2012-02-01 / Opinion

Lapse of discipline


Even before new recruits step onto the painted yellow footprints at Marine Corps Recruit Depot Parris Island or San Diego, they have already been told by their recruiters that discipline — personal discipline — will be required in order to earn the title of Marine.

One cannot graduate from boot camp without conforming to the Marine Corps’ definition of discipline, which controls everything, including when to use the toilet.

The four Marine Scout Snipers recorded urinating on dead Taliban fighters suffered a grave lapse in discipline that goes against all their military training and, most likely, all they’d been taught about respect for others before joining the Marines.

According to Headquarters Marine Corps, a Marine who aspires to the military occupational specialty of Scout Sniper must meet higher standards — including standards of discipline — than the typical infantryman. Among the requirements are a General Technical score of at least 100 in the Armed Services Vocational Aptitude Battery, no courts martial or nonjudicial punishment in the last six months, no history of mental illness and a perfect score on the physical fitness test. Candidates, the directives say, should also “ possess a high degree of maturity, equanimity and common sense.”

There is no excuse for the snipers’ behavior, and the act, as it appears on YouTube, is reprehensible. The smiles on the faces and the chuckles of the Marines recorded in the video are disturbing. Those bodies, not long before, were living, breathing beings who were certainly sons of parents, and were perhaps husbands, fathers and brothers. They were also, not long before, enemies determined to end the lives of the men now accused of desecrating their corpses.

The act of desecration was intended to dishonor the dead, but it dishonored the four Marines in particular, and the Corps and the armed services in general. It was meant to deprive the dead of their dignity, but it was the four Marines who relinquished their own.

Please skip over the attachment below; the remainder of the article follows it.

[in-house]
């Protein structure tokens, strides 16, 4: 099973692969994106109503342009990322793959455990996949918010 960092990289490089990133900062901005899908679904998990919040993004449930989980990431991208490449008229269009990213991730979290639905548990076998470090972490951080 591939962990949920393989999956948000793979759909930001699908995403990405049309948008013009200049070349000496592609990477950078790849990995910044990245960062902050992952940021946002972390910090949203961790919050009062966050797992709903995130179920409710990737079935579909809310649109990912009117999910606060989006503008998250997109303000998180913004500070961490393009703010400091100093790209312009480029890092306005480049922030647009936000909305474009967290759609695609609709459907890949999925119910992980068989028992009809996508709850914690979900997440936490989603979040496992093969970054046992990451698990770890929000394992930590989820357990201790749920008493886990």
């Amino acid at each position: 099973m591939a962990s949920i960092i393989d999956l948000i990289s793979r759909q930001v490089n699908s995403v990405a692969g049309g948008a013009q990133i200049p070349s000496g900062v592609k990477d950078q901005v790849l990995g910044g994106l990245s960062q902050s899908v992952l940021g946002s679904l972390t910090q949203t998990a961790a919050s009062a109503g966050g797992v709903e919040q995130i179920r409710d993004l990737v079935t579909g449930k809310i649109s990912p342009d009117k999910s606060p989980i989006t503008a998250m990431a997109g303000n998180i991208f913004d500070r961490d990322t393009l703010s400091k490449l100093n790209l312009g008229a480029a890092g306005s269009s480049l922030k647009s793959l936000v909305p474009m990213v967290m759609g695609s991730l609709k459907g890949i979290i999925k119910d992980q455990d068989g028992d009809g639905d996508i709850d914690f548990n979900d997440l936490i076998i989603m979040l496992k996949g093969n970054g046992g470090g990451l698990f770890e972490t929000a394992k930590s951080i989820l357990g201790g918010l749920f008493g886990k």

When U. S. troops were dragged through the streets and desecrated in Mogadishu, Somalia, or when Blackwater contractors were burned and hung from the Fallujah bridge in Iraq, it enraged and appalled civilians and it motivated servicemen and women, but it didn’t grant license for payback.

Anyone’s first reaction to either the video or reports of the incident says plenty about our own belief structure and moral fabric, but it says nothing of how we would react had we been standing in those Marines’ boots, wearing their desert camouflage and carrying their body armor half a world away from home.

Every war has its outrages, but not all of those outrages meet the standards of war crimes.

They are immoral expressions of the horror that is war, and they should serve as reminders of why we should commit our sons and daughters to war only when we have no other choice.

Perhaps application of the Uniform Code of Military Justice (which, recruits are frequently informed, offers more protections to a defendant than the civilian legal system) will bring dishonorable discharges and confinement, as happened to the reservists convicted of outrageous, humiliating crimes against prisoners in Baghdad’s Abu Graib prison.

The UCMJ is the appropriate vehicle to apply justice to the four Marine Scout Snipers accused of desecrating bodies. Their personal decisions led to personal actions, and so they will bear personal consequences. Calling their acts war crimes, however, is not warranted.

— The Cape Cod Times


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